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Drumming up support for Yasser Arafat


Yasser Arafat is smuggled out of Beirut
Uri Avnery Social activist
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קודם כל צריכים להזכיר שהיינו בבירות כאשר אנשי אש"ף עם ערפאת בראש עזבו את ביירות לטוניס. אנחנו שכבנו על הגג של אחד המחסנים בנמל, נמל ביירות, וראינו את כוחות אש"ף במשאיות עם דגלים מתנופפים נוסעים לנמל, ובאחד מהם מוסתר היטב היה ערפאת, שלא ראינו אותו, ואז הם הפליגו. אז אמרנו שראינו מהגג את אנשי אש"ף הלוחמים יוצאים עם דגלים מתנופפים, על נשקם, והם ראו בזה ניצחון גדול, מפני שישראל לא הייתה מעוניינת לתת להם לצאת אבל האמריקאים כפו את זה על ישראל. באותה הזדמנות עשינו סיור, או טיול, מסביב לביירות, מחוף אל חוף. הרי ביירות בנויה על מין בליטה כזאת בין הים לבין המפרץ, כמו חיפה בערך, ונסענו מחוף אל חוף, דהיינו מנמל התעופה שהוא על החוף המערבי, חוף הים התיכון, מסביב אל הנמל שהוא כבר בתוך המפרץ כמו חיפה, מאוד דומה לחיפה. נסענו מעמדה לעמדה. בין השאר ביקרנו במוזיאון ביירות, מוזיאון חשוב של עתיקות, וקיבלו אותנו בשמחה גדולה. כולם היו סקרנים איך נראה ערפאת באמת ומה הוא אמר וכו', ושתינו קפה אתם. כשירדנו היה שלט גדול: "אבנרי הביתה" שאחד החיילים שם. והכל היה ככה ברוח טובה, הייתה אווירה של שמחה. ערפאת עבר לטוניס וסרטאווי, עדיין היה בפאריז. אולי אני אגיד מילה על סרטאווי. סרטאווי כל המלחמה היה בפאריז והוא היה אני חושב הקשר היחידי בין ערפאת במצור בביירות עם כל העולם. הכל הלך דרך המשרד של סרטאווי.‏

First of all, we should mention that we were in Beirut when the PLO people, with Arafat at their head, left Beirut for Tunis. We were lying on the rooftop of one of the warehouses in the port, the port of Beirut, and we saw PLO forces in trucks, with flags flying, driving to the port. In one of them, well hidden, was Arafat. We did not see him, and then they sailed.

So as I said we saw from the rooftop the PLO fighters come out with flags flying, with their weapons, and to them this was a great victory, because Israel didn't want to let them leave, but the Americans forced Israel to do it. On that occasion we made a tour or a trip around Beirut, from coast to coast. Beirut is built on a kind of a bulge between the sea and the bay, sort of like Haifa, and we travelled from coast to coast, from the airport which is on the west coast, the Mediterranean coast, around to the port which is already in the Gulf, as is Haifa, very similar to Haifa. We went from one place to another. Among other things, we visited the National Museum of Beirut, an important museum of antiquities, and they received us very enthusiastically. Everyone was curious about what Arafat actually looked like and what he said and so on, and we drank coffee with them. And when we descended there was a big sign saying 'Avnery go home', that one of the soldiers had brought. Everything was done in good spirits, there was a happy atmosphere. Arafat went to Tunis and Sartawi was still in Paris. Maybe I'll say a word about Sartawi. Sartawi was in Paris during the whole war and I think that was the only link between Arafat, under siege in Beirut, with the whole world. Everything went through Sartawi's office.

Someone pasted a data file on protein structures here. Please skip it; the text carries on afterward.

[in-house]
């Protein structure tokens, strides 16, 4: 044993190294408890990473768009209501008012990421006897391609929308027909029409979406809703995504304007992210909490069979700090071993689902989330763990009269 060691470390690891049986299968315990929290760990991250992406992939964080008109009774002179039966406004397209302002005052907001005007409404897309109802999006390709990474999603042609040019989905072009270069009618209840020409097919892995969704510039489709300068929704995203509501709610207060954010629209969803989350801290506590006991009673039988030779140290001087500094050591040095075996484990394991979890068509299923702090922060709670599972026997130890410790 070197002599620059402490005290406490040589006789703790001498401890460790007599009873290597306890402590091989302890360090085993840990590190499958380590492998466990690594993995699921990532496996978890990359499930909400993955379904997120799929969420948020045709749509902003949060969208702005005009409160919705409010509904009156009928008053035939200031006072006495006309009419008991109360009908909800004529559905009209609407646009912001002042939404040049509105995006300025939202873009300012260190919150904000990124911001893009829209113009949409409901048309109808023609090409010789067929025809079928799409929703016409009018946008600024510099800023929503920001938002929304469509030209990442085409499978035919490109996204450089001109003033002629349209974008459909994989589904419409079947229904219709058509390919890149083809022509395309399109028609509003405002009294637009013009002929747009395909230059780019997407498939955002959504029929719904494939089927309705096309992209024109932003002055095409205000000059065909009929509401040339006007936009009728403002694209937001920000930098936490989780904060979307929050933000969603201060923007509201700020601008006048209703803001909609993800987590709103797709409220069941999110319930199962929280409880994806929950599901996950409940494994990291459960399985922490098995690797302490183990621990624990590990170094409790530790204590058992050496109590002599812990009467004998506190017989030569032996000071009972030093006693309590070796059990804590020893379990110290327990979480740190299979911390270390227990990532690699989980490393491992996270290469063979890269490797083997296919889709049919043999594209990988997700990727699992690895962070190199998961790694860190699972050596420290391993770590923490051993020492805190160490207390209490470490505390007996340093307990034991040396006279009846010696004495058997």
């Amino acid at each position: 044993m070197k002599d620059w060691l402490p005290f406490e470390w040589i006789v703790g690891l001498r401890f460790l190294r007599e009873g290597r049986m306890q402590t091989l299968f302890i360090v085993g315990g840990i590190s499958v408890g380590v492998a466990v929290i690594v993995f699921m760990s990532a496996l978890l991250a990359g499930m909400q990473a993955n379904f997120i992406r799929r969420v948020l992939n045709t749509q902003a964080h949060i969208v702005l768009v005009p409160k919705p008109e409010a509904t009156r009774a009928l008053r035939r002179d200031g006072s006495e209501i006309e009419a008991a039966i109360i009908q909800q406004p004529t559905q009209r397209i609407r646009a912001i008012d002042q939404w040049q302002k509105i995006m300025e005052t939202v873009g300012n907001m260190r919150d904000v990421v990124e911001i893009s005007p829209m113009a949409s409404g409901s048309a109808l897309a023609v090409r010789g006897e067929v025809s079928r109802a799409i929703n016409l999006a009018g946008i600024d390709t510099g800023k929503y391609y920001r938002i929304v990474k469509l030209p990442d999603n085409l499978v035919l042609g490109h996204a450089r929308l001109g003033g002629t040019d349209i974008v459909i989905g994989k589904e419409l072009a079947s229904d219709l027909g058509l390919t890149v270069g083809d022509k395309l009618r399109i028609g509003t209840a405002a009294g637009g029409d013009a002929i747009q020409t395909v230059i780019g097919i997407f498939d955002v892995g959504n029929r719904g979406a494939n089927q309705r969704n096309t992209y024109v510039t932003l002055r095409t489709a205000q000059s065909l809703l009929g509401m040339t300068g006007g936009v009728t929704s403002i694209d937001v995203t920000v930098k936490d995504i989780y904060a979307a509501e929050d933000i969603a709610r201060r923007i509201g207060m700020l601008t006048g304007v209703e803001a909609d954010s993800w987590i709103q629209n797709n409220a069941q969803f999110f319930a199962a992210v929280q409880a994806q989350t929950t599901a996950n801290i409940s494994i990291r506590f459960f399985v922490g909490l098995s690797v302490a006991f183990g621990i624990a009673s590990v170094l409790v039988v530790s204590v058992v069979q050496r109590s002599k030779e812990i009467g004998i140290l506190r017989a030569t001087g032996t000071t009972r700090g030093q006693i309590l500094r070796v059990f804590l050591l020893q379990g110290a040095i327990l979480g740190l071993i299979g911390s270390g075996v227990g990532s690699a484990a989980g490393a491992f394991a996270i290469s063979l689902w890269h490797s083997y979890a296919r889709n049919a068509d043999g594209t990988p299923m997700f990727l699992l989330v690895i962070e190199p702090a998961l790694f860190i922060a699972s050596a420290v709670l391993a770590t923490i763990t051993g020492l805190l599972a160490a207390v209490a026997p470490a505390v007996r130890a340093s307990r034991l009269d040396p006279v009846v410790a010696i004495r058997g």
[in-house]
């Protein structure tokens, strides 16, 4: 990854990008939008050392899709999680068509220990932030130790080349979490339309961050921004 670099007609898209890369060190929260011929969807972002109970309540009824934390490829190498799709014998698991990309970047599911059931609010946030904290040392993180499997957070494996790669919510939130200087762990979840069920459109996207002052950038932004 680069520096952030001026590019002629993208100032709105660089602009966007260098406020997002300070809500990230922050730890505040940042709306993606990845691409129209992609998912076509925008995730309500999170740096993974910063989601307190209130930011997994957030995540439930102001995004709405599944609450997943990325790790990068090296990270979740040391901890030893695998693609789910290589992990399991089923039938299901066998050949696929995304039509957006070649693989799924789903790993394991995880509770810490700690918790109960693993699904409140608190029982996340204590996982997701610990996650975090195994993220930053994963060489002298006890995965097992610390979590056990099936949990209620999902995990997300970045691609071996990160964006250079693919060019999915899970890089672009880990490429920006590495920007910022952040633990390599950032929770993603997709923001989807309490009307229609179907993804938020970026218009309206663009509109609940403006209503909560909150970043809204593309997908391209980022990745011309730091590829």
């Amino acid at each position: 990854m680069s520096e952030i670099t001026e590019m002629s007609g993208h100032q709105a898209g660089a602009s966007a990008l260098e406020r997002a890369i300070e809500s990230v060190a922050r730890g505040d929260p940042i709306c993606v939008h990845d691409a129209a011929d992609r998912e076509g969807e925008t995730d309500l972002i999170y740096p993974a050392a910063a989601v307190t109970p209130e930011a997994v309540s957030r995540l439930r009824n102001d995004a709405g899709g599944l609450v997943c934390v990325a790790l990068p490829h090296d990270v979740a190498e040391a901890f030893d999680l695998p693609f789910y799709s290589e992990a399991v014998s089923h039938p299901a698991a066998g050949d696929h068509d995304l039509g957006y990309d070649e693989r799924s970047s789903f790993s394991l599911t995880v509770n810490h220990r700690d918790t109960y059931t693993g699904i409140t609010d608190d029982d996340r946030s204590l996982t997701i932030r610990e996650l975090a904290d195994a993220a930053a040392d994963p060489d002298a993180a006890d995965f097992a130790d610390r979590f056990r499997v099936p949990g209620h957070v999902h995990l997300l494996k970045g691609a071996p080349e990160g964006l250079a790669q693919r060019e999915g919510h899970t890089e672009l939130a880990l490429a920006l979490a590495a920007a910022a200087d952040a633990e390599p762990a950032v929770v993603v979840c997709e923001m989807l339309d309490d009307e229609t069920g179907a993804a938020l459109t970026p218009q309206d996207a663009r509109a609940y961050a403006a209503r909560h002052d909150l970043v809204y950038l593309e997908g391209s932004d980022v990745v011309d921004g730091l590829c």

Uri Avnery (1923-2018) was an Israeli writer, journalist and founder of the Gush Shalom peace movement. As a teenager, he joined the Zionist paramilitary group, Irgun. Later, Avnery was elected to the Knesset from 1965 to 1974 and from 1979 to 1981. He was also the editor-in-chief of the weekly news magazine, 'HaOlam HaZeh' from 1950 until it closed in 1993. He famously crossed the lines during the Siege of Beirut to meet Yasser Arafat on 3 July 1982, the first time the Palestinian leader ever met with an Israeli. Avnery was the author of several books about the Israeli-Palestinian conflict, including '1948: A Soldier's Tale, the Bloody Road to Jerusalem' (2008); 'Israel's Vicious Circle' (2008); and 'My Friend, the Enemy' (1986).

Listeners: Anat Saragusti

Anat Saragusti is a film-maker, book editor and a freelance journalist and writer. She was a senior staff member at the weekly news magazine Ha'olam Hazeh, where she was prominent in covering major events in Israel. Uri Avnery was the publisher and chief editor of the Magazine, and Saragusti worked closely with him for over a decade. With the closing of Ha'olam Hazeh in 1993, Anat Saragusti joined the group that established TV Channel 2 News Company and was appointed as its reporter in Gaza. She later became the chief editor of the evening news bulletin. Concurrently, she studied law and gained a Master's degree from Tel Aviv University.

Tags: Beirut, Tunis, Haifa, Issam Sartawi, Yasser Arafat

Duration: 3 minutes, 47 seconds

Date story recorded: October 2015

Date story went live: 26 June 2017